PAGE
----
US confronts Russia as Cheney flags 'deep' interest in ex-Soviet zones
BAKU (AFP) — The United States and Russia squared off Wednesday as Vice President Dick Cheney said Washington had a "deep" interest in the ex-Soviet Caucasus, a key energy corridor he said must be developed.
Moscow meanwhile suspended visas for Georgian citizens and said it would pull troops out of Georgia only when a French-brokered peace plan was fully implemented.
Speaking in the oil-rich former Soviet republic of Azerbaijan, Cheney said: "President Bush has sent me here with the clear and simple message for the people of Azerbaijan and the entire region.
"The United States has a deep and abiding interest in your wellbeing and security."
Cheney, the most senior US official to visit the Caucasus region since Russia and Georgia fought a brief war last month, said access to energy resources there and in Central Asia was a top concern for Washington.
"Energy security is essential to us all and the matter is becoming increasingly urgent," Cheney said after meeting Azerbaijani President Ilham Aliyev.
"Together with the nations of Europe, including Turkey, we must work with Azerbaijan and other countries in the Caucasus and Central Asia on additional routes for energy exports that ensure the free flow of resources," he said.
US officials simultaneously announced a one billion-dollar (690 million-euro) aid package for Georgia following the conflict with Russia .
Cheney's comments came a day after Russian Prime Minister Vladimir Putin sealed a new Central Asian gas pipeline deal in Uzbekistan.
They were a clear signal that Washington did not intend to allow Moscow to regain the unchallenged control over the politics and natural resources of the Caucasus and Central Asian regions.
Cheney was due to travel Thursday to Georgia for a meeting with that country's beleaguered, US-backed President Mikheil Saakashvili, a leader that Russian President Dmitry Medvedev referred to Monday as a "political corpse."
And NATO separately announced that its chief Jaap de Hoop Scheffer would visit Georgia on September 15-16 and could discuss aid for the country. The visit was planned before the conflict erupted.
Russia and Georgia meanwhile closed down diplomatic exchanges, though the parliament in Tbilisi formally lifted the state of war in most of the country that was declared when the hostilities broke out last month.
"The Russian embassy in Georgia is no longer functioning. The consular section is closed as well, pending future directives from Moscow," embassy spokesman Alexander Savonov told AFP in Tbilisi.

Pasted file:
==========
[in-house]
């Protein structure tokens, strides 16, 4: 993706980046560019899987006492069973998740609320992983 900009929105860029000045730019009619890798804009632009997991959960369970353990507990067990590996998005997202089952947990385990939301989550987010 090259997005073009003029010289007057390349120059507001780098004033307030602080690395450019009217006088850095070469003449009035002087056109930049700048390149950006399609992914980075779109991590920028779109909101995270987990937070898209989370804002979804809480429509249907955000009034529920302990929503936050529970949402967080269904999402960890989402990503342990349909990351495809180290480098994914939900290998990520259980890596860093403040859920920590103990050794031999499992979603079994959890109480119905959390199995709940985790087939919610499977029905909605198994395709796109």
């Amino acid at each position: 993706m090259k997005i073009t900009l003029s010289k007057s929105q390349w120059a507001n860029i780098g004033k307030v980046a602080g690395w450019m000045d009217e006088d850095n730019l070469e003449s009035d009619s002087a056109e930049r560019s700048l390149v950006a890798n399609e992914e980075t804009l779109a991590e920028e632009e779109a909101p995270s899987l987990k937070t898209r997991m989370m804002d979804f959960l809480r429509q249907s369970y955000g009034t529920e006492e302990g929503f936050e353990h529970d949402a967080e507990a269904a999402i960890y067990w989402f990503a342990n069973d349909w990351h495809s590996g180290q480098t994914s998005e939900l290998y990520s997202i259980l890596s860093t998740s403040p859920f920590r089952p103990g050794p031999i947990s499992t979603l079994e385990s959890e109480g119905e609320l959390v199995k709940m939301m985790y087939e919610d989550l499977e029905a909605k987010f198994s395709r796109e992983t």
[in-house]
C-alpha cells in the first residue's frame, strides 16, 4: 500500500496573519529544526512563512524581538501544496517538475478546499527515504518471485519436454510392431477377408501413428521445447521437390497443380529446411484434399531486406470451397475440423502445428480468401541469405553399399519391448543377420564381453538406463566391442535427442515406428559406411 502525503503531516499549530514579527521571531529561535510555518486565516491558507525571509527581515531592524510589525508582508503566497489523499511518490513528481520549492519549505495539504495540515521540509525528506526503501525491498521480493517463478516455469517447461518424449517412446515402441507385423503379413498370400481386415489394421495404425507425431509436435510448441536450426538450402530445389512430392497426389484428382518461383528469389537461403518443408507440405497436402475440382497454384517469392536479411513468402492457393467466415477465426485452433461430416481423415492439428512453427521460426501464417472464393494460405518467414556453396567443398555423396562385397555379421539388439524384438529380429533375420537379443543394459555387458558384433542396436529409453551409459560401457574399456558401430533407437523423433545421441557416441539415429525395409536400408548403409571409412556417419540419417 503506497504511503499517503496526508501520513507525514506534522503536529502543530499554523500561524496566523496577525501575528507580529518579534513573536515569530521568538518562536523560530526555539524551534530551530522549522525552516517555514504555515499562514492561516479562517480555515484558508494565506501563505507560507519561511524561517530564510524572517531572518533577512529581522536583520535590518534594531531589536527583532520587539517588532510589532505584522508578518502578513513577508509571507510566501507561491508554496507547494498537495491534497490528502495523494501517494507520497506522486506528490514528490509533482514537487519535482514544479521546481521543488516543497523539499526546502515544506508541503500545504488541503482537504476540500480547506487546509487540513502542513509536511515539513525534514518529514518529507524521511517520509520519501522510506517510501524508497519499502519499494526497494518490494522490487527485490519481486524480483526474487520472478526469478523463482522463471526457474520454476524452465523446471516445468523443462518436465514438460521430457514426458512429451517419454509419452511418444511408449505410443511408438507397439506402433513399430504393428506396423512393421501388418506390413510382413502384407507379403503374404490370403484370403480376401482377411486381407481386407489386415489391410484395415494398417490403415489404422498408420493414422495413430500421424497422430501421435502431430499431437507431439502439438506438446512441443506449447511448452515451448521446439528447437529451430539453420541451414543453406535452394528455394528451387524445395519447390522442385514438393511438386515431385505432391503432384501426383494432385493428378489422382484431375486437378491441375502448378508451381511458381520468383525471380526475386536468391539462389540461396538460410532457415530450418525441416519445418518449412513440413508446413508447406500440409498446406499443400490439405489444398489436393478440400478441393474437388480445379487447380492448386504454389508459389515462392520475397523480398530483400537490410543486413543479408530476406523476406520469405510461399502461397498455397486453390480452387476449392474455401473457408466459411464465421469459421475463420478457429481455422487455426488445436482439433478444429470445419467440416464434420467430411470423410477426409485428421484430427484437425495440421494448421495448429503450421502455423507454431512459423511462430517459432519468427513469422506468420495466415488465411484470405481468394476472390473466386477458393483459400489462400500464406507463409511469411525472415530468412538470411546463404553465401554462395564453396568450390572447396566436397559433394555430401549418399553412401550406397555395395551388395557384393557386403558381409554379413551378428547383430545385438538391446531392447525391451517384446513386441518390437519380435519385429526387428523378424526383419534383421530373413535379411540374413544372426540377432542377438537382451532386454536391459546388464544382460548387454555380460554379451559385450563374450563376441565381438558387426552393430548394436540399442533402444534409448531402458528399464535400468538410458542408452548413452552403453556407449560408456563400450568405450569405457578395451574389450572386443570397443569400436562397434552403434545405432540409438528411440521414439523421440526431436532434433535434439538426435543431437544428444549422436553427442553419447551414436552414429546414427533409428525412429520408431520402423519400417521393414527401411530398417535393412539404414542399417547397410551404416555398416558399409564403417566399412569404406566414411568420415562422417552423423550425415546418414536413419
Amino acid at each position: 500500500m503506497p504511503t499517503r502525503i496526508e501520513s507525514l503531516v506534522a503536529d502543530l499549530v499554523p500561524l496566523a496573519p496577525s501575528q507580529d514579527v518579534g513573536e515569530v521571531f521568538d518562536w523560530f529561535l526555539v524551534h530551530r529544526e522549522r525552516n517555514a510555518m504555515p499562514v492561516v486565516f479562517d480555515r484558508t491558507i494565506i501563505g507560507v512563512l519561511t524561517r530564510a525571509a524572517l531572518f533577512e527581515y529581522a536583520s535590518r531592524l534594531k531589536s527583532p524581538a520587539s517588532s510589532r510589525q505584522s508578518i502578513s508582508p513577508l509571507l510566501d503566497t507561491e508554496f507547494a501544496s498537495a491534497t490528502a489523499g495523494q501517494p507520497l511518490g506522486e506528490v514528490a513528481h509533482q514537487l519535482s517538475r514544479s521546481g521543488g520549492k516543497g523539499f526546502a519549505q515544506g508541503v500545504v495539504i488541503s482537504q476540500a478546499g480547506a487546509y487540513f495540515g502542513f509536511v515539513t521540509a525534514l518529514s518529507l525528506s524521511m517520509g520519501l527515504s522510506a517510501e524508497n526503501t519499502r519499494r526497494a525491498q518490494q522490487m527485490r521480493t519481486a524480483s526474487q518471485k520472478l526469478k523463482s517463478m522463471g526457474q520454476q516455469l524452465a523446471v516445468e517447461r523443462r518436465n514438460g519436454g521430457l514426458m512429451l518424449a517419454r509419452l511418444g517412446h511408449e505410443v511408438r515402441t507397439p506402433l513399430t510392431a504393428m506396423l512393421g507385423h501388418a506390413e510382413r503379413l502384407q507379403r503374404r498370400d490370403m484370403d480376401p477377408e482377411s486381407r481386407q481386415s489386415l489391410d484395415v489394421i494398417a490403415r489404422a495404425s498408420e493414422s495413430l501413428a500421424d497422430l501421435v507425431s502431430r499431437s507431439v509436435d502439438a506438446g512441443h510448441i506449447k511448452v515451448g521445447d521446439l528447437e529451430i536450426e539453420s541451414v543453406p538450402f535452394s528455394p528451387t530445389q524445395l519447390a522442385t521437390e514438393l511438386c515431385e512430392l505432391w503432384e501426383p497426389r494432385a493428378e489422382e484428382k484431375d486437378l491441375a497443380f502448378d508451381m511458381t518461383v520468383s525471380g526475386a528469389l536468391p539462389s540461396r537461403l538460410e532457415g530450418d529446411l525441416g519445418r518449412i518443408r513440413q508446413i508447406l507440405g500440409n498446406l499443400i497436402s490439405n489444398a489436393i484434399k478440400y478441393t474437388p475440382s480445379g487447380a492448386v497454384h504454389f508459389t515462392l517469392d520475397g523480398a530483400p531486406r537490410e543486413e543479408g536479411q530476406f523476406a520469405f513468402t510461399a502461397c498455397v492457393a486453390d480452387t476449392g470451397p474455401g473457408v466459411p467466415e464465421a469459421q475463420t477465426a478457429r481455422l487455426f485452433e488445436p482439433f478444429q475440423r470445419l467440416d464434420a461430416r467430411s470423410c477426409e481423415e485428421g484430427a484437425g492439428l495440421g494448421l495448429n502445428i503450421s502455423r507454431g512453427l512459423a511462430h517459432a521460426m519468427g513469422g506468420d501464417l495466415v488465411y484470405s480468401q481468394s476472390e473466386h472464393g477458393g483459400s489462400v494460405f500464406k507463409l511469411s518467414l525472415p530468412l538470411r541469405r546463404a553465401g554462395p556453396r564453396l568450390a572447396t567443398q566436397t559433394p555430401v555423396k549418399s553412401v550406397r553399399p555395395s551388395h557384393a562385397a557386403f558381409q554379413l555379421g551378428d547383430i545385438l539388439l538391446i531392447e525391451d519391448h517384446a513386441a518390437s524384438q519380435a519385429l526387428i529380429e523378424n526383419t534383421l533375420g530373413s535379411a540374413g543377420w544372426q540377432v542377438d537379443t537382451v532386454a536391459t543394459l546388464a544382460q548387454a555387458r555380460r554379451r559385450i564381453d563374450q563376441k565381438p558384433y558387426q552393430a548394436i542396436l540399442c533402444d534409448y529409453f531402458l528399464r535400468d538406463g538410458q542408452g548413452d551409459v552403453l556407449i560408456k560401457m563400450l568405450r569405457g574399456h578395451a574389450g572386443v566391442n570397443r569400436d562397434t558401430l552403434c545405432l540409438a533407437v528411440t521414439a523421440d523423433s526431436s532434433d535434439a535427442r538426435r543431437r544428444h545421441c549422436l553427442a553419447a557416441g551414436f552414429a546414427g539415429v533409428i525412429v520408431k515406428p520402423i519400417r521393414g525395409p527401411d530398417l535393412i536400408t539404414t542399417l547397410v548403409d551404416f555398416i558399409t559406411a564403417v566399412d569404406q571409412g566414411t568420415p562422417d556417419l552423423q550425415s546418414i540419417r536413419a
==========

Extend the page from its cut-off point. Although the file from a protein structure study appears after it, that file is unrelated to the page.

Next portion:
In Moscow, Georgia's charge d'affaires Givi Shugarov told Interfax news agency that his embassy had also ceased diplomatic functions though the consulate was still working to serve Georgians living in Russia.
Russia sent tanks and troops into Georgia after a Georgian offensive on August 7 to retake the breakaway region of South Ossetia.
Moscow withdrew most of its forces under a French-brokered ceasefire, but thousands of Russian troops that Moscow terms "peacekeepers" remain in the two rebel regions and in a buffer zone.
Moscow announced Wednesday that 71 Russian soldiers died in the conflict.
The West has been infuriated by Russia's actions in Georgia. The European Union this week called off talks on a new EU-Russia accord until Russia withdraws its troops but did not impose sanctions.
Putin on Tuesday welcomed that outcome, saying "common sense" had prevailed among the EU leaders.
Russia's President Dmitry Medvedev will seek backing for his country's intervention at a Moscow summit of seven ex-Soviet states on Friday.
Russia hopes the meeting of the Collective Security Treaty Organisation -- Armenia, Belarus, Kyrgyzstan, Kazakhstan, Russia, Tajikistan and Uzbekistan -- will build on another gathering in Central Asia last week that included China, said presidential advisor Sergei Prikhodko.
Medvedev and French President Nicolas Sarkozy spoke by telephone Wednesday ahead of a meeting between the two next week to discuss Georgia.
Medvedev told Sarkozy he welcomed the "balanced decision" taken by EU leaders at a summit this week but said the final document did not "pass judgement on Georgia's aggressive actions," the Kremlin said in a statement.
Sarkozy is to travel with European Commission president Jose Manuel Barroso and the EU's foreign policy chief Javier Solana for talks in Moscow on Monday to discuss the ceasefire agreement.
Sarkozy is expected to announce an international conference on securing stability in the region, a French diplomat said.
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